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Welcome to the website of the Internet and Intellectual Property Justice Clinic, a University of San Francisco School of Law clinical program that provides legal assistance to parties in intellectual property matters. For more information, see the "About Us" page.

Our website includes commentary from our students on cutting-edge internet law and intellectual property topics. Those posts are listed below, and more are archived under "Pages" on the right. Enjoy!

Cisco Sues Apple for Trademark Infringement

SAN JOSE, Calif., January 10, 2007 - Cisco® today announced that it has filed a lawsuit in the United States District Court for the Northern District of California against Apple, Inc., seeking to prevent Apple from infringing upon and deliberately copying and using Cisco's registered iPhone trademark.

Cisco obtained the iPhone trademark in 2000 after completing the acquisition of Infogear, which previously owned the mark and sold iPhone products for several years. Infogear's original filing for the trademark dates to March 20, 1996. Linksys, a division of Cisco, has been shipping a new family of iPhone products since early last year. On Dec. 18, Linksys expanded the iPhone® family with additional products.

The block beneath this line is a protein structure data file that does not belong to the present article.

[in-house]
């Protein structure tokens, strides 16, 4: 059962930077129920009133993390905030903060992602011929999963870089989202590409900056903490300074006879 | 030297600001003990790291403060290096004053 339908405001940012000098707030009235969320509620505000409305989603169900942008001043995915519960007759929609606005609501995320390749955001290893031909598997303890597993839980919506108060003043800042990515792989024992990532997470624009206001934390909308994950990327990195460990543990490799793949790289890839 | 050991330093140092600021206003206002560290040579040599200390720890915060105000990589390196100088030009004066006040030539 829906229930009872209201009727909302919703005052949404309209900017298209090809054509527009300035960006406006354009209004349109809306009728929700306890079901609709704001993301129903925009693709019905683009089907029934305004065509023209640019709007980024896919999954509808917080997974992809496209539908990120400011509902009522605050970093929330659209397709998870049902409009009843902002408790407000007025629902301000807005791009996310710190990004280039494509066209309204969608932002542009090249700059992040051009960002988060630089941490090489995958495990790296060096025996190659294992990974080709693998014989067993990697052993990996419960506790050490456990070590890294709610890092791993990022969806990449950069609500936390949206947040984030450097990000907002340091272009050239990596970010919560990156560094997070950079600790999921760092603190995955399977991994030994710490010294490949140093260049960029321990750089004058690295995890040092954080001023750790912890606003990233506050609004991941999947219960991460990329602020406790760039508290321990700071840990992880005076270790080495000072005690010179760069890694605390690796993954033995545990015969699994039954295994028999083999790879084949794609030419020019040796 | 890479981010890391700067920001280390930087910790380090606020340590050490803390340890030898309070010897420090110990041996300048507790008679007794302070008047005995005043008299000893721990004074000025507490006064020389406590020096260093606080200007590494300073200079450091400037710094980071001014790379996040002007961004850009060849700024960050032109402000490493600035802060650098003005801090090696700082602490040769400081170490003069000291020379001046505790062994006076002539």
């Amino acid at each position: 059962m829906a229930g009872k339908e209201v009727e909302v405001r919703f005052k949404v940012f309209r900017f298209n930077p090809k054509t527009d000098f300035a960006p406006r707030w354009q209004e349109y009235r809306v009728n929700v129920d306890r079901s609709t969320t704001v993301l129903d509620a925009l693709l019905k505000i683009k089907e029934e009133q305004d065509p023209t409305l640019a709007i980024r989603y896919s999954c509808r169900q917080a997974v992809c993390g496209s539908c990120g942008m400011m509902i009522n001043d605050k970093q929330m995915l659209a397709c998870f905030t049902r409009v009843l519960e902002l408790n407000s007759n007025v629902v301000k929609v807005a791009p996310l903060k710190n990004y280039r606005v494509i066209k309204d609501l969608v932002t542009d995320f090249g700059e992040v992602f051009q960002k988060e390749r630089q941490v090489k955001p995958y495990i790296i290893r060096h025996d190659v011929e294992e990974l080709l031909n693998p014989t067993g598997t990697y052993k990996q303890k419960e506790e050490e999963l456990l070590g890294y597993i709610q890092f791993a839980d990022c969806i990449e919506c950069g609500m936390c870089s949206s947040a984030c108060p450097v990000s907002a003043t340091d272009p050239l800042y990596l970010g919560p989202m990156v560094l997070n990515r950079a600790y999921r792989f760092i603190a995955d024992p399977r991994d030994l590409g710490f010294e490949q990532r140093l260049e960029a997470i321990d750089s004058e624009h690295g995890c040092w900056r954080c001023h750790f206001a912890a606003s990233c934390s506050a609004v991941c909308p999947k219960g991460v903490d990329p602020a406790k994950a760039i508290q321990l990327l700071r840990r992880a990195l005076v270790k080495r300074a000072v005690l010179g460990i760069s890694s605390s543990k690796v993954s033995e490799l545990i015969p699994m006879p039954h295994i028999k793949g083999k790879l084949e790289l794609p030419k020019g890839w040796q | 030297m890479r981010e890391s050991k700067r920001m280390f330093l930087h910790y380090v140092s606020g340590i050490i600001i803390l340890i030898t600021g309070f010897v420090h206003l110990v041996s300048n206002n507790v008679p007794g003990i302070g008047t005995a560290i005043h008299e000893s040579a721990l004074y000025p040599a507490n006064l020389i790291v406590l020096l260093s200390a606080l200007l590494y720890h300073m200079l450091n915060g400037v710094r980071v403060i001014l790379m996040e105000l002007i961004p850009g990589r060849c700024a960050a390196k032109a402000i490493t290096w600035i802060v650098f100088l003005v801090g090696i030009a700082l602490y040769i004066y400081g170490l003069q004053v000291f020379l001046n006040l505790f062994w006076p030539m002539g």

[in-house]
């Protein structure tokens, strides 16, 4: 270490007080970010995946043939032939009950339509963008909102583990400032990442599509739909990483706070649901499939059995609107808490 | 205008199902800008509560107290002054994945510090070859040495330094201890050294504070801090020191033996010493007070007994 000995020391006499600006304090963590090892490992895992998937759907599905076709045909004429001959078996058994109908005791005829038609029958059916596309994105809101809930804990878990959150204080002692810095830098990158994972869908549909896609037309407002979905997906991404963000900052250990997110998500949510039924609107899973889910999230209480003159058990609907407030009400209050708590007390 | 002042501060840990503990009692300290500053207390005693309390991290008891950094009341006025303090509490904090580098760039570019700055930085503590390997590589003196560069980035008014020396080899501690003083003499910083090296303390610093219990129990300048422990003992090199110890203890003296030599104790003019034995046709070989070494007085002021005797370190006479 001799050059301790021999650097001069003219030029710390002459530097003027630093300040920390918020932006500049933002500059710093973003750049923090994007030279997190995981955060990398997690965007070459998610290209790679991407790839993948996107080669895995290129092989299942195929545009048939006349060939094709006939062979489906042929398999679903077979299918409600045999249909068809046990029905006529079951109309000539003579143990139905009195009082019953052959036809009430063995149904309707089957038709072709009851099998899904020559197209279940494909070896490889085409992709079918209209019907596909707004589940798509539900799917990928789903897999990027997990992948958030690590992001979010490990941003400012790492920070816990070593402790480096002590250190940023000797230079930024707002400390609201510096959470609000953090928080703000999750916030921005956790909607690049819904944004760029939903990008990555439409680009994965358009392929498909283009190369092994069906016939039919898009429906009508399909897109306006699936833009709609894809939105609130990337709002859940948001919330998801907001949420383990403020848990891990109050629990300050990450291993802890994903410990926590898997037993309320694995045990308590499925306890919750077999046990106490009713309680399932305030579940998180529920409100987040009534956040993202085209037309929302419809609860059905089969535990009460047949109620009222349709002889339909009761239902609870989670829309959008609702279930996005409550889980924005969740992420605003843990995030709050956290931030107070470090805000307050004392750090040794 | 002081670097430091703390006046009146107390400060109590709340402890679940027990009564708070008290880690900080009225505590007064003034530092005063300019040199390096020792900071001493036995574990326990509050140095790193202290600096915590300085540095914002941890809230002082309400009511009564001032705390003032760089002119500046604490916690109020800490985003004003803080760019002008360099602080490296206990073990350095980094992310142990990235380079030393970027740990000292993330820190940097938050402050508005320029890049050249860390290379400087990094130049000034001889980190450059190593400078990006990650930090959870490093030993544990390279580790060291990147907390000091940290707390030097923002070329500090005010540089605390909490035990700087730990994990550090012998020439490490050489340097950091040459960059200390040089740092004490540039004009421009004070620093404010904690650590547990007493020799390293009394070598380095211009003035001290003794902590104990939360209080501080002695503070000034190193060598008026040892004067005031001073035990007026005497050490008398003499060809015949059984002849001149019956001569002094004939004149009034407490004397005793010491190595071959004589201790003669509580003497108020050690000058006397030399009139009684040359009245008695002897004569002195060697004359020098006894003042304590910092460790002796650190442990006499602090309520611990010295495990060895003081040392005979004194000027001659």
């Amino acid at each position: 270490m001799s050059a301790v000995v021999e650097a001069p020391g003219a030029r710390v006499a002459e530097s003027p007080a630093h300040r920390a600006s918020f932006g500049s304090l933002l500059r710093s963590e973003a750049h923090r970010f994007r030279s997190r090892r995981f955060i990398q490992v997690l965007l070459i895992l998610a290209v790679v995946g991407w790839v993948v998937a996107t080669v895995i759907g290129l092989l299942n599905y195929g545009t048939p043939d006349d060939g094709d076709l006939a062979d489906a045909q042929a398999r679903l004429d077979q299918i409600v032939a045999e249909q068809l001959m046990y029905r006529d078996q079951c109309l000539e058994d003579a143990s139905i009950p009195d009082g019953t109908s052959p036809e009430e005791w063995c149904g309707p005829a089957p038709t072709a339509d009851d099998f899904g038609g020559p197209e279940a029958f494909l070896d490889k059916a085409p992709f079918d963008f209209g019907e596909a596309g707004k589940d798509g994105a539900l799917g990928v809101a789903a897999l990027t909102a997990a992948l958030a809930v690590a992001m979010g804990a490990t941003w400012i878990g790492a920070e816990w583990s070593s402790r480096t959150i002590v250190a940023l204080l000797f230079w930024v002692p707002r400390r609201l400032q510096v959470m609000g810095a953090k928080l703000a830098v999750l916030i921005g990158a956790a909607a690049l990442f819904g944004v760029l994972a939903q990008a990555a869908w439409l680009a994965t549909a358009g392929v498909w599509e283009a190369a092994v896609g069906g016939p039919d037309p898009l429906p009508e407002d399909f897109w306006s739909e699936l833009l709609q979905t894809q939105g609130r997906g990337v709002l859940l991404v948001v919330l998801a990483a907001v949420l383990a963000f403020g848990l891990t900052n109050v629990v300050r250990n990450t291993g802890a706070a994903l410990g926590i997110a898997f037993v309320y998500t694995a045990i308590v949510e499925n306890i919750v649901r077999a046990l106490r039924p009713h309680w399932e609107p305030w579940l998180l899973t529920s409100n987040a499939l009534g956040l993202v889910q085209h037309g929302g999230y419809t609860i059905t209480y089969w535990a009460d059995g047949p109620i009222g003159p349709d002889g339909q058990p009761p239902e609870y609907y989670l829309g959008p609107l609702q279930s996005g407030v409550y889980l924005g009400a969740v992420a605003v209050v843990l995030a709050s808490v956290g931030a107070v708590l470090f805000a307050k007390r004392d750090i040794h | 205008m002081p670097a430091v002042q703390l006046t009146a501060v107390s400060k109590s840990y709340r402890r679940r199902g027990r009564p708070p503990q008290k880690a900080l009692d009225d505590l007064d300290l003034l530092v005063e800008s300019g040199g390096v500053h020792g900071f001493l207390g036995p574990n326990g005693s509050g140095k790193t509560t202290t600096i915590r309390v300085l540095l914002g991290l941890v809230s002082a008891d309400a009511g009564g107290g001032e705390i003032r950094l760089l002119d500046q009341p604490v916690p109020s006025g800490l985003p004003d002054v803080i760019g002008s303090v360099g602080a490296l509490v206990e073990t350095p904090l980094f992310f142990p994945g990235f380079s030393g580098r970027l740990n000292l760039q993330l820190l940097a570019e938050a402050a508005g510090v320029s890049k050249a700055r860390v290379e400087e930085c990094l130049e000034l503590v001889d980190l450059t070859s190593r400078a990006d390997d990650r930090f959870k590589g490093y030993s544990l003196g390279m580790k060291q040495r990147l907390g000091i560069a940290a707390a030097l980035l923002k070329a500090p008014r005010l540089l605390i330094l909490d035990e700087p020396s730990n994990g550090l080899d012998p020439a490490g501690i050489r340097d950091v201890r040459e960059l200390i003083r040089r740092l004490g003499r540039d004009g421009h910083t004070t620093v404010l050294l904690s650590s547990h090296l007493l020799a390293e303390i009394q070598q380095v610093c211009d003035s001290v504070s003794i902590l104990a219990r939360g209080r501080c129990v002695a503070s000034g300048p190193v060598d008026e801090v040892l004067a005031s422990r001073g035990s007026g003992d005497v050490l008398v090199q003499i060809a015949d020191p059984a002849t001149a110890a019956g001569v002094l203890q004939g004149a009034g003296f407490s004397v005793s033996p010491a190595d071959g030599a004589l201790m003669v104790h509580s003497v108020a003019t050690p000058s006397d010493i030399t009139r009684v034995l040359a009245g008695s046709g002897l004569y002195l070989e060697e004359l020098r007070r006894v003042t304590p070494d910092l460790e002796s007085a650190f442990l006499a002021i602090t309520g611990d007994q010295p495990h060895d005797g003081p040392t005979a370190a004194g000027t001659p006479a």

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For Student Commentary, See the Comments Section of this Post

About Us

You are visiting the website of the Internet and Intellectual Property Justice Clinic. The Clinic is a University of San Francisco School of Law program, which provides legal assistance to parties who require help with intellectual property matters.

The Clinic is currently available to help parties in domain name disputes, including those under ICANN UDRP dispute resolution proceedings. The Clinic is also available to provide assistance to parties with copyright infringement matters and copyright registration, as well as other trademark and copyright work that the faculty supervisors feel is appropriate.

Legal work will be performed by students under the direction of faculty members. Professor Robert Talbot, who has been directing clinics at the School of Law for many years, supervises the students. Internationally renowned intellectual property attorney and author Professor J. Thomas McCarthy serves as senior executive adviser to the Clinic. Students working for the Clinic are upper-division law students specializing in intellectual property.

Legal assistance will be supplied free of charge, although any filing or court costs will be paid by the parties. The extent of representation, if any, will be determined by the Clinic on a case by case basis.

Contact us: clinic@internetjustice.org